My markings: red lines are bus journets, blue ones flights.

Fly to Quito: 1 week in Quito (1)
Fly to Cuenca: 1 week in Cuenco (2)
Bus to Loja: 1 week in Loja (3)
Cross Ecuadorian border by bus and stay at St Ignacio: 3 days in St Ignacio (4)
Bus to Chachapoyas: Stay in Chachapoyas Backpackers : 1 week (5)
Visit Gopta waterfall.

Bus to Cajamarca: 1 week in Cajamarca (6)
Fly from Cajamarca to Lima: 3 days in Lima (7)
Fly from Lima to Brazil

All that takes almost exactly six weeks altogether.

I've a number of reservations about making a trip of six weeks and usually I don't travel for over a month. There are specific reasons for this, but most of them are answerable.

As follows:

1. There is an issue about paying bills here. They can all be paid online but I have a certain anxiety about this- rather irrational, as I pay them online while I am here.

2. I have an anxiety about leaving the apartment empty. This is not completely irrational as the level of crime is quite high in Brazil. However, to counter this, I have little of obvious commercial value to steal, including my computer.

3. I have encountered other long-time travelers, and many of them seem to develop a certain "stoned" mental condition caused from having too much time in which to do too little, sightseeing having its limitations. However I have found working on the paintings sufficiently absorbing not to feel this sort of malaise.

4. There is an issue of my students here. Again, this is an irrational anxiety as the period up to and just after carnival is very poor for work, and many students take these months off anyway.

5. There is a question about carrying stuff, specifically paintings. That is, I will have to lug a lot of paintings around, probably about 40 altogether if I work well and the weather is kind. This is problematic when the pictures are wet. But when they dry they can be packed close together, say three in each carrier. This isn't ideal, but usually they are dry enough after 2 weeks to do this without sticking together or getting scratched or blurred. When pictures get damaged it is usually because of poor packing combined with rough handling. You can only control the latter: in airports and bus stations their destiny  is in the hands of the fates.

Against these negative points is a strong general argument, which goes - what else will you do? That is, it will certainly be extremely hot here, there will be little work to do and the island will so be full of tourists that getting around will be tricky. I've passed the summer here before,- it's so hot outside that I sat irritable in my apartment watching TV and figiting mindlessly on the computer. That hs even less to recommend about it.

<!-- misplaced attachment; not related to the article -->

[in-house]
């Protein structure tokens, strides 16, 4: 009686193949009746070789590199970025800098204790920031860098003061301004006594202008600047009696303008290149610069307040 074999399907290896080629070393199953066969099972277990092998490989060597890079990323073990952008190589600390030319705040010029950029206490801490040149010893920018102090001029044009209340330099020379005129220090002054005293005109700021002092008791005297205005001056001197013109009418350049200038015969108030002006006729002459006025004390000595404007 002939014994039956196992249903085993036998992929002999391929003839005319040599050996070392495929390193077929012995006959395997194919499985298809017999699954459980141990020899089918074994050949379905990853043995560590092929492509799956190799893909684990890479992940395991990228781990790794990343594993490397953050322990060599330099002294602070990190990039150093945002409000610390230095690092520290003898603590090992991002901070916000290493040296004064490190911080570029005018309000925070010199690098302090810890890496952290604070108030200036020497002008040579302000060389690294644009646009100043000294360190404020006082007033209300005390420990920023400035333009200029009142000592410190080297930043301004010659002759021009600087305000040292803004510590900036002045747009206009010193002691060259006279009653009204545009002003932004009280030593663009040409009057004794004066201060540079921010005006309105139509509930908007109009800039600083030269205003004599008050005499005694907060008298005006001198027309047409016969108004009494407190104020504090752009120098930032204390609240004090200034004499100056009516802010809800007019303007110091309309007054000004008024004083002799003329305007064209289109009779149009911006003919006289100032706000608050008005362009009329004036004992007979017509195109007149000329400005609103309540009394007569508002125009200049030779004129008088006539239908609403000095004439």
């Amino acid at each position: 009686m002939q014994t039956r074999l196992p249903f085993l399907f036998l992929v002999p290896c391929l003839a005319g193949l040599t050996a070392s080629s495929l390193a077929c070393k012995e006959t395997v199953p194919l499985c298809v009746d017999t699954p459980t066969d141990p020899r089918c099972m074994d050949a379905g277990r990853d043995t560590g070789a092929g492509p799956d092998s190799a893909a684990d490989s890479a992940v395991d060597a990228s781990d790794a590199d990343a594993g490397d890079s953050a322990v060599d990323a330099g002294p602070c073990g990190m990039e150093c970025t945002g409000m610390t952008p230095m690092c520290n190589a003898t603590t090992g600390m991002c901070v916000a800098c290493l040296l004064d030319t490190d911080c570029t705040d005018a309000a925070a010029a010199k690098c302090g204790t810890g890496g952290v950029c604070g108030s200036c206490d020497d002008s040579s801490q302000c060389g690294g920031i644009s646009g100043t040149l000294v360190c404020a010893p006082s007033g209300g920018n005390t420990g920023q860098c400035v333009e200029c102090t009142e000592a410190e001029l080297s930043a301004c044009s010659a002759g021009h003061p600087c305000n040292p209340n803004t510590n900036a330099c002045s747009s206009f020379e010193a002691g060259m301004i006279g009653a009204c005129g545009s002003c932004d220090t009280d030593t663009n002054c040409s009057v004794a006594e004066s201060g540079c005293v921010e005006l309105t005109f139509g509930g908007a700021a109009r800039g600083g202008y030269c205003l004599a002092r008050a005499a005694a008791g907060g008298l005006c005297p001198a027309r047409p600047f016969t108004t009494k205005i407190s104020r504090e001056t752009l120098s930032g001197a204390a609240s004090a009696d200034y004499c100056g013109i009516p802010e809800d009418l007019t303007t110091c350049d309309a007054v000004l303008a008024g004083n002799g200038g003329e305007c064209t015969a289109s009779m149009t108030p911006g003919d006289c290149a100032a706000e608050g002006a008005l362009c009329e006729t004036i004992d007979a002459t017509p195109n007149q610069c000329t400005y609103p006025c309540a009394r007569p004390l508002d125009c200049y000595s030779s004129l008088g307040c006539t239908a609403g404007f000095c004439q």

Tuesday, September 5, 2017



Campeche, September 2017, oil on card, 17 x 19.5 cm


Monday, September 4, 2017

Praia Moçambique, hills, sea


Praia Moçambique, hills, sea, oil on card, 18.5 x 21 cm

Terribly windy- my things blew all over. The painting is good, however. 

Praia Moçambique is one of the most romantic of Florianopolis`s many charming beaches, as yet unscarred by buildings and surrounded by parkland.


Wednesday, August 30, 2017

Vargem Grande, hill


 Vargem Grande, hill, oil on card, 18 x 24 cm

I work- happy under the influence of Cezanne. 


Monday, August 28, 2017

Vargem Grande


Vargem Grande, oil on card, 15.5 x 17 cm


Friday, August 25, 2017

Campeche, winter


 Campeche, winter, oil on card, 16.5 x 15 cm


Wednesday, August 23, 2017


Interior with flowers, a table and tea things, oil on card, 14.5 x 17 cm


Tuesday, August 22, 2017

Flowers (Say Hello, Wave Goodbye)


Flowers (Say Hello, Wave Goodbye), oil on card, 15 x 13.5 cm

Standin' in the door of the Pink Flamingo cryin' in the rain

It was a kind of so-so love
And I'm gonna make sure it never happens again
You and I, it had to be the standing joke of the year
You were a sleep-around, a lost and found and not for me, I feel

I tried to make it work, you in a cocktail skirt

And me in a suit but it just wasn't me
You're used to wearing less
And now your life's a mess, so insecure you see
I put up with all the scenes
And this is one scene that's goin' to be played my way

Take your hands off me, hey

I don't belong to you, you see
And take a look in my face, for the last time,
I never knew you, you never knew me,
Say hello goodbye,
Say hello and wave goodbye

Under the deep red light

I can see the make-up slidin' down
Hey little girl you will always make up
So take off that unbecoming frown
What about me, well, I'll find someone
That's not goin' cheap in the sales
A nice little housewife, who'll give me a steady life
And won't keep going off the rails

Take your hands off me

I don't belong to you, you see
Take a look in my face, for the last time
I never knew you, you never knew me
Say hello goodbye
Say hello and wave goodbye

We've been involved for quite a while now

And to keep you a secret, has been hell
We're strangers meeting for the first time, ok?
Just smile and say hello

Say hello then wave goodbye

Say hello then wave goodbye
Say hello then wave goodbye
Say hello then wave goodbye
Say hello, wave goodbye
Say hello then wave goodbye
Say hello, say goodbye
Say goodbye

Say Hello, Wave Goodbye, Marc Almond and David Ball, 1982


Monday, August 21, 2017

The white teapot


The white teapot, oil on card, 12.5 x 12 cm